Make Your Own 3gp Video Clips
I use and recommend the following tools :
Additional Resources :
Software mentioned above are retail versions and not freeware.
I do not advocate illegal file swapping and/or distribution of copyrighted material.
Please do not contact me to help you or "your friend" to find source files.
Use this guide at your own risk; I do not guarantee success. This tutorial is for educational purposes only.
This guide was created for the Motorola Vxxx series specifically, however it may be applicable to other handset models.
If you continue to use or read this tutorial, you agree to these terms set forth.
Encoding Your Video Files
The following tutorial will be provided to offer you optimum results. I've been working with digital video files for some time now, but if you insist on going against my recommendations, do so at your discretion.
After downloading and registering your copy of mpegable X4 live from the author, install your software and follow their instructions. It is a very straight forward, easy to use, yet powerful program to use. Launch mpegable X4 live after you've completed installation.
To begin, you'll need to locate your source video file. mpegable X4 live currently supports .AVI, .MPEG, and .MOV video files. I have used this software to encode .WMV and .ASF Windows Media files successfully as well. This tutorial will not discuss how to re-encode any other file type to fit the supported media criteria; it will be assumed that you have provided or supplied your own source file within this criteria.
First thing to do is start a new encoding job. Click the 'Add Job' button and locate your original source video file. Only load one job at a time. If the default "blank" job is still visible (usually is), simply click on it to highlight it and and the 'Remove Job' button to remove it from the queue. [ Screenshot ]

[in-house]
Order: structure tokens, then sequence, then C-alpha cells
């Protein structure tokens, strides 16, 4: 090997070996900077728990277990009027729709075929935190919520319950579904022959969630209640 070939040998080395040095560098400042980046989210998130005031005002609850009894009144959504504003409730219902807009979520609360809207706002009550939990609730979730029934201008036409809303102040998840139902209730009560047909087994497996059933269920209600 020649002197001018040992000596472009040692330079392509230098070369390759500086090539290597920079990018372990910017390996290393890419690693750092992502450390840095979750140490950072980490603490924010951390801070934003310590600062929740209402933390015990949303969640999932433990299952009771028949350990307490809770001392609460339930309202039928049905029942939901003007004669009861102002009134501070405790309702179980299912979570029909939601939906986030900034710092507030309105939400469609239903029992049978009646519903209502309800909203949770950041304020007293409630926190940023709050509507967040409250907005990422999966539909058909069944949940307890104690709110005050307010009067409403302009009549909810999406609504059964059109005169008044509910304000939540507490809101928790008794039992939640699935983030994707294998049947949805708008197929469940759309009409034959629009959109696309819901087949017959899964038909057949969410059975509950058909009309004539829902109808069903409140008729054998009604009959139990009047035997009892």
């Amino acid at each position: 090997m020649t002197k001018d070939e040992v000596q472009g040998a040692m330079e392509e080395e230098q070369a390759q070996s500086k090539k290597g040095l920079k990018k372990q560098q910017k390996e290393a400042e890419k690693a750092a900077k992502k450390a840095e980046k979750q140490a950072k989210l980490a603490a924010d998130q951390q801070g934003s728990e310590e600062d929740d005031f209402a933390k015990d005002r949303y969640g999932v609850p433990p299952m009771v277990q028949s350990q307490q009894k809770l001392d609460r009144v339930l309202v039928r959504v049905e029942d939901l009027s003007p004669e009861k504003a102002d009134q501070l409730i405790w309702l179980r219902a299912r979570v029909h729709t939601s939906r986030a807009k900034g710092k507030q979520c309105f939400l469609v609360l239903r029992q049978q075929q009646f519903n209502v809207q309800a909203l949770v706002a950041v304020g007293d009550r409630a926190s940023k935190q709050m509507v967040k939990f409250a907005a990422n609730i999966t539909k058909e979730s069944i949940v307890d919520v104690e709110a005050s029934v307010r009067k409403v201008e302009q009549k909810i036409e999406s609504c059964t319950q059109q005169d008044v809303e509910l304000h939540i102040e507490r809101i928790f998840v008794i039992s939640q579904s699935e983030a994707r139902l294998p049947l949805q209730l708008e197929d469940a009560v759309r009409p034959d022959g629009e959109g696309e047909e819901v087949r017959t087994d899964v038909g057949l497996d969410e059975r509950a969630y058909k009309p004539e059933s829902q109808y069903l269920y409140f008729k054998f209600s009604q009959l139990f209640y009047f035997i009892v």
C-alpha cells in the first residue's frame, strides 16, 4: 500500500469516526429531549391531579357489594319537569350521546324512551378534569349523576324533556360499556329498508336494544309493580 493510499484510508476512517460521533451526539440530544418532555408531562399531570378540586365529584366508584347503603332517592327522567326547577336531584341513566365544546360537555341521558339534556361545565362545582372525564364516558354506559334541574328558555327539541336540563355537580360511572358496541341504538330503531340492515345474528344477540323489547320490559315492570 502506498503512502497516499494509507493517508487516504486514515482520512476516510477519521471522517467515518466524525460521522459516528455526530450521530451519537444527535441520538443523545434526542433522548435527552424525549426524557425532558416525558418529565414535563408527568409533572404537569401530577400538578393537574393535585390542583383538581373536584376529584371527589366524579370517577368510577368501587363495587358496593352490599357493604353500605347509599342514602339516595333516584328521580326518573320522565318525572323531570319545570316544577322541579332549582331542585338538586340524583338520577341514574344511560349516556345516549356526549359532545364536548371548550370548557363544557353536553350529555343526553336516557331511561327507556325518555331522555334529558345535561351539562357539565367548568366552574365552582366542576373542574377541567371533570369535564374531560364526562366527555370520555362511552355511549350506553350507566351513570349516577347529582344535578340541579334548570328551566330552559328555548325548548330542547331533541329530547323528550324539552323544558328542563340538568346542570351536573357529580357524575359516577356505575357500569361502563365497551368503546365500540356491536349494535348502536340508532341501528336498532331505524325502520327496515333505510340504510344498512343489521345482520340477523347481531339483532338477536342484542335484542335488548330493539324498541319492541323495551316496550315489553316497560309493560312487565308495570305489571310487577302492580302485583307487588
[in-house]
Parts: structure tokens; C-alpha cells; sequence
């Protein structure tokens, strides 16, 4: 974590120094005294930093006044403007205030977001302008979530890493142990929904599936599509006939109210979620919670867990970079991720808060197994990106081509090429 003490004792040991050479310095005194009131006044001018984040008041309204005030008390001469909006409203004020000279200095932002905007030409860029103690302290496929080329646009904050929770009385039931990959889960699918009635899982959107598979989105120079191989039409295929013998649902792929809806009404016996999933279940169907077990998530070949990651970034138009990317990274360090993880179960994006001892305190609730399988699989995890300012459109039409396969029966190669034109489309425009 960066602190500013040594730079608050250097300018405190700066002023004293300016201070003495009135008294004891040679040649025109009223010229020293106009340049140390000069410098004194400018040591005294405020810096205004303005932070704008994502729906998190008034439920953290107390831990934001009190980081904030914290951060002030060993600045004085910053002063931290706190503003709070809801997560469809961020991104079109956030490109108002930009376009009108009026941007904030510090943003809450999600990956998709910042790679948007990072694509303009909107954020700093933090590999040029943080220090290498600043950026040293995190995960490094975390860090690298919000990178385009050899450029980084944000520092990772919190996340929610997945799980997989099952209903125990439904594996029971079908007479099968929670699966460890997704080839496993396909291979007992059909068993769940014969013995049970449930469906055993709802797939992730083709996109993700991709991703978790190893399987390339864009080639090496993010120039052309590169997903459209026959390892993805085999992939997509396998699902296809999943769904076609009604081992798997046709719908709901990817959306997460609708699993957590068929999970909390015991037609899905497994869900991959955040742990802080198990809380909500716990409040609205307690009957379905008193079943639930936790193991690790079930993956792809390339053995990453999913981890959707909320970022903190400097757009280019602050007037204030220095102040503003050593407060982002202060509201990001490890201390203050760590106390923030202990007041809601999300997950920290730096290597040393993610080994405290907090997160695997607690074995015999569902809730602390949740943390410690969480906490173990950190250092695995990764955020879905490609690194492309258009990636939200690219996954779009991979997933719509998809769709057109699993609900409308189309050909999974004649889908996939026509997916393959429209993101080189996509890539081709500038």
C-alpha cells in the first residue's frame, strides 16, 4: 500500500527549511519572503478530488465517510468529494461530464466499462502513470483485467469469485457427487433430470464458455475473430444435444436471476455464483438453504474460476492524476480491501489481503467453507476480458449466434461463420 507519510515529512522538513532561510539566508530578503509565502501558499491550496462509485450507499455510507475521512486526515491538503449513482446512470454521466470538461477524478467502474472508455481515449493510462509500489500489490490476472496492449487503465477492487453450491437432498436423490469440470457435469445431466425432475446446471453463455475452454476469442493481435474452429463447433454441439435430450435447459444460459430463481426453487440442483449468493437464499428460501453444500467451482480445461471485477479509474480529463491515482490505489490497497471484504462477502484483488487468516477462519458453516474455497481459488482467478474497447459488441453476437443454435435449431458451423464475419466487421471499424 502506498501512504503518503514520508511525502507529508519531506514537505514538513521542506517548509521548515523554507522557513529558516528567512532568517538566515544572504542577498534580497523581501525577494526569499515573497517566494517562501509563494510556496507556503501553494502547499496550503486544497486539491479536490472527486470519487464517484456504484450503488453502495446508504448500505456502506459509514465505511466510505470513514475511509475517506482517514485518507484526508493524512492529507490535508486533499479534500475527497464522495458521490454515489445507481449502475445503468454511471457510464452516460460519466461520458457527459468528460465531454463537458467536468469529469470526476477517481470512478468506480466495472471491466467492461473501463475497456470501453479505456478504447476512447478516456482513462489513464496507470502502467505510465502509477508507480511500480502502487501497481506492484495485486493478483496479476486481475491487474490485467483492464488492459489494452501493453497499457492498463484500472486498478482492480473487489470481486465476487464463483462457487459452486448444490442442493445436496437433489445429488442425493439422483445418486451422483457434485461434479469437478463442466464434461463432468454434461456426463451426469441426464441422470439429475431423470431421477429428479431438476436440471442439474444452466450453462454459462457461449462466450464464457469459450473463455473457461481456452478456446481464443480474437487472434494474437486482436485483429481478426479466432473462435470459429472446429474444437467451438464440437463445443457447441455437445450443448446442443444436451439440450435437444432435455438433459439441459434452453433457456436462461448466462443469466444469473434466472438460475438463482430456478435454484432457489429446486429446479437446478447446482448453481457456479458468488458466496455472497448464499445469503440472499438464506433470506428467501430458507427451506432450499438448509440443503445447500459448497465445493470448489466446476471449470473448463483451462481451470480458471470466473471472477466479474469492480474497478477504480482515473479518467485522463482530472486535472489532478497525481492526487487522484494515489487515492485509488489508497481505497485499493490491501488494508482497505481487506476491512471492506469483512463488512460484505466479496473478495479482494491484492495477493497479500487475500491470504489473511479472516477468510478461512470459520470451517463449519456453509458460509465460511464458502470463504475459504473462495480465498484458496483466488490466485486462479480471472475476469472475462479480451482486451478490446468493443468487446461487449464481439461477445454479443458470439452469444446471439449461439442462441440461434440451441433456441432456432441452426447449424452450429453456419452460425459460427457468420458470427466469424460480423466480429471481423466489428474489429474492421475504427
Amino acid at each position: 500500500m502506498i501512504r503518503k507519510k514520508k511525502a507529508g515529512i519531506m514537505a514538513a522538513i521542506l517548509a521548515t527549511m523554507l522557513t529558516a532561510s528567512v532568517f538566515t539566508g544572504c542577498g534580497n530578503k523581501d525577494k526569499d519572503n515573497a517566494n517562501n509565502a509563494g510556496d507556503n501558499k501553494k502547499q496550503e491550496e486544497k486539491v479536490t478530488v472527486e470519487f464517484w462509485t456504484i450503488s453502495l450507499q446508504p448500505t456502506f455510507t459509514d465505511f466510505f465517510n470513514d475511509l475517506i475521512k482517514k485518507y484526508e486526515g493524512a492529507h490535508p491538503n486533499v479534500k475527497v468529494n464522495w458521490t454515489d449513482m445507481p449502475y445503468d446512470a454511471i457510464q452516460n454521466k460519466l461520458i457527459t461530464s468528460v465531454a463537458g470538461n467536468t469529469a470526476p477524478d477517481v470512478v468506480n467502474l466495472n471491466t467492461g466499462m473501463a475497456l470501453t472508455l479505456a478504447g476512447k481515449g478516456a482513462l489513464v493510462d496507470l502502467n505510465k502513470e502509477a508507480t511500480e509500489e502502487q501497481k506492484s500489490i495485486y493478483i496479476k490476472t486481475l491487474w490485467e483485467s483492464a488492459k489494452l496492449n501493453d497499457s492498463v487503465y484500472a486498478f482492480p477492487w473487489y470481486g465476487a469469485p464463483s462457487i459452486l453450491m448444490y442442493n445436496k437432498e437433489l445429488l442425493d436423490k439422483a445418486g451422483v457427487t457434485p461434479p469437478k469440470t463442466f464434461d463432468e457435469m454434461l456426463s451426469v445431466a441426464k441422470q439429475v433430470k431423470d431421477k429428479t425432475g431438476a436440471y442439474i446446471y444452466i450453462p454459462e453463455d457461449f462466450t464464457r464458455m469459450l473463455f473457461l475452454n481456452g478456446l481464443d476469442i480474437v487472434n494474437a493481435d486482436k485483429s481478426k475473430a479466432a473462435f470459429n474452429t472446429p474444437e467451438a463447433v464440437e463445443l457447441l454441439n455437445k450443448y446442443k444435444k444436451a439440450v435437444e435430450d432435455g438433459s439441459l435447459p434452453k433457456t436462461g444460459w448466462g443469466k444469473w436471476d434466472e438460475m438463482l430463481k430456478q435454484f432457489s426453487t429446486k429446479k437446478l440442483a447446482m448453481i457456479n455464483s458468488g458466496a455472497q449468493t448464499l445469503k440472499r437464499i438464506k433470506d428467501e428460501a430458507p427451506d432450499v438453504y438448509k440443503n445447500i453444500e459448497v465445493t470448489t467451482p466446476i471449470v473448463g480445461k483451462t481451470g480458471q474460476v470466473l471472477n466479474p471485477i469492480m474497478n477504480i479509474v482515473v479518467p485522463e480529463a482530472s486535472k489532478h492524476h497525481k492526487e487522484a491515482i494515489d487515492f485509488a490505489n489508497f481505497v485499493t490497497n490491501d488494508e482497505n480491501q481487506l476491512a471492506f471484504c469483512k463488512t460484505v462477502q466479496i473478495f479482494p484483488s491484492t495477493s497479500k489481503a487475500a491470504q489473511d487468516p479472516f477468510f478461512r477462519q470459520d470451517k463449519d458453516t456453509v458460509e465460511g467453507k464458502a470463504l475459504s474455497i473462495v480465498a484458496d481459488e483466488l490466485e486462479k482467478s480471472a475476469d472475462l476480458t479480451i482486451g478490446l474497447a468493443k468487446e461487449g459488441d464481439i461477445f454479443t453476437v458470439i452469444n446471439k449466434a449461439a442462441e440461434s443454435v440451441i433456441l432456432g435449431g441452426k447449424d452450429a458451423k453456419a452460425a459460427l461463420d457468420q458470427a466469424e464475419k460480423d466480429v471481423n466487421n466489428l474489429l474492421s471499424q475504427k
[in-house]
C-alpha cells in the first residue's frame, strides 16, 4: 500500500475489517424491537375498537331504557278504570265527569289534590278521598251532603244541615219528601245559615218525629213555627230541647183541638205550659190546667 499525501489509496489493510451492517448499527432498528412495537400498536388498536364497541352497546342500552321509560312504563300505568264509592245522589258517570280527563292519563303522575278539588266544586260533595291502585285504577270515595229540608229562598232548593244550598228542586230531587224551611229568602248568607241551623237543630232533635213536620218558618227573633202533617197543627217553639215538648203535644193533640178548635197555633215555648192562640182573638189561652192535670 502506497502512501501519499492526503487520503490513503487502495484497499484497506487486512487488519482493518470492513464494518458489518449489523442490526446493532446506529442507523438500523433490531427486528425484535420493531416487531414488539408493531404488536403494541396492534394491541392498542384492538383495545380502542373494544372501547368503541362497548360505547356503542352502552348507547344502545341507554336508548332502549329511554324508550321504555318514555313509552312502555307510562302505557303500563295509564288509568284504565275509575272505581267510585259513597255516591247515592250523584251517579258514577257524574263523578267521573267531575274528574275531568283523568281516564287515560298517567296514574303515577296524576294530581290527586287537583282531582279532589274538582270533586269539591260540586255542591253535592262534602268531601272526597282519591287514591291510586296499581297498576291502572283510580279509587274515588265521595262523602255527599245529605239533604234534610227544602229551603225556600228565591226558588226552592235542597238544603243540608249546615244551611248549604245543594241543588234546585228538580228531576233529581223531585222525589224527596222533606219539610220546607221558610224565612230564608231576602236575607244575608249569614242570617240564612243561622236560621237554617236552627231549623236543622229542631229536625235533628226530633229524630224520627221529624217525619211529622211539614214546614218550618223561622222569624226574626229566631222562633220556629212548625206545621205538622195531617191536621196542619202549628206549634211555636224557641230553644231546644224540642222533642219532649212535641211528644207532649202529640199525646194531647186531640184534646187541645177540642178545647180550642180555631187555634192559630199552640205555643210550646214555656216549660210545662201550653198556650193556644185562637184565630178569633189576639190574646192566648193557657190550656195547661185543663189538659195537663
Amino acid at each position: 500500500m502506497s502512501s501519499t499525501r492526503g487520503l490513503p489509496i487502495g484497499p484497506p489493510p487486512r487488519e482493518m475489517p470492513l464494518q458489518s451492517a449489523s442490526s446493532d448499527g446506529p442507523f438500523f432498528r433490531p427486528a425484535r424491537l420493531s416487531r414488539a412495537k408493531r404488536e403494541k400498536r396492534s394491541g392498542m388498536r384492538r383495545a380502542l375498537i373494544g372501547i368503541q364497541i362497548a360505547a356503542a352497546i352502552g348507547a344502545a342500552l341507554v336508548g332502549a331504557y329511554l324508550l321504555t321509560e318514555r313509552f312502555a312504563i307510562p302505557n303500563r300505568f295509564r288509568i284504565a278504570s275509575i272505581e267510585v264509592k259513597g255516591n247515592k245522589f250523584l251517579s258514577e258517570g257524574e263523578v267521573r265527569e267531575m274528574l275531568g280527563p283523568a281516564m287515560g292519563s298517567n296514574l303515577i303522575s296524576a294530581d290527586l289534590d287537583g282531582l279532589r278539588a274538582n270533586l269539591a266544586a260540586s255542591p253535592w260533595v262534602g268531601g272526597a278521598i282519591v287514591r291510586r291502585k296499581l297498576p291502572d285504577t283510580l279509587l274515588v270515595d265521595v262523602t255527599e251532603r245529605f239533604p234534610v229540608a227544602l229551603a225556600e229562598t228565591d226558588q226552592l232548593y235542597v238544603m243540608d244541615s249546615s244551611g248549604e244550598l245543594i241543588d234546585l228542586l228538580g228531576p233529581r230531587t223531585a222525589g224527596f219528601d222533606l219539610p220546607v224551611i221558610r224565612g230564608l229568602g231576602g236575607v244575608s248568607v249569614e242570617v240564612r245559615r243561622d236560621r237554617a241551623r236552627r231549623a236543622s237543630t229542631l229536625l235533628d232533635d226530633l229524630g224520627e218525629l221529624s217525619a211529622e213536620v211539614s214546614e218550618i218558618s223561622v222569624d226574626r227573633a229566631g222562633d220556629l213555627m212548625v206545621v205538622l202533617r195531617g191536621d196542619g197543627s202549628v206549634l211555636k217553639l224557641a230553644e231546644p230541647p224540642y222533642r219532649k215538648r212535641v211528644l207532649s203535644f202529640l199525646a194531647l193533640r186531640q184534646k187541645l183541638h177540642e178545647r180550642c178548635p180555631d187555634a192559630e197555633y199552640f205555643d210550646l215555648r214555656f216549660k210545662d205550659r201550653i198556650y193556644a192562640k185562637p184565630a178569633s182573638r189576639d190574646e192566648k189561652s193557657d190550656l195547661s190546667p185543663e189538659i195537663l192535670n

mpegable will automatically add in the Input and Output directories on your behalf. Make certain that the Live Capture Mode is disabled, or unchecked. If you wish the final file to have a different file name, specify it now in box 2 in the output directory, however do not change the file extension at the end (the ".3gp" part). [ Screenshot ]
The default profile will not properly resize and encode the audio codec for most mobile phones. You now need to specify which profile the software is to use for the best end result. In box 3, scroll down and locate the Motorola profile. Highlight the profile name by clicking on it and click the 'Apply Settings' button to the right. [ Screenshot ]
This is where many people have had problems in the past when converting or encoding their videos files for their phone; lack of audio. Select the 'Interoperability' tab to view your codec options. You video codec has already been defaulted as part of specifying a profile, so don't change or modify it. To the right, you'll see your option for the audio codec. Again, as part of specifying a profile, it will more than likely be defaulted to the AAC codec; click and enable the option for the AMR-NB (narrow band) audio codec. [ Screenshot ]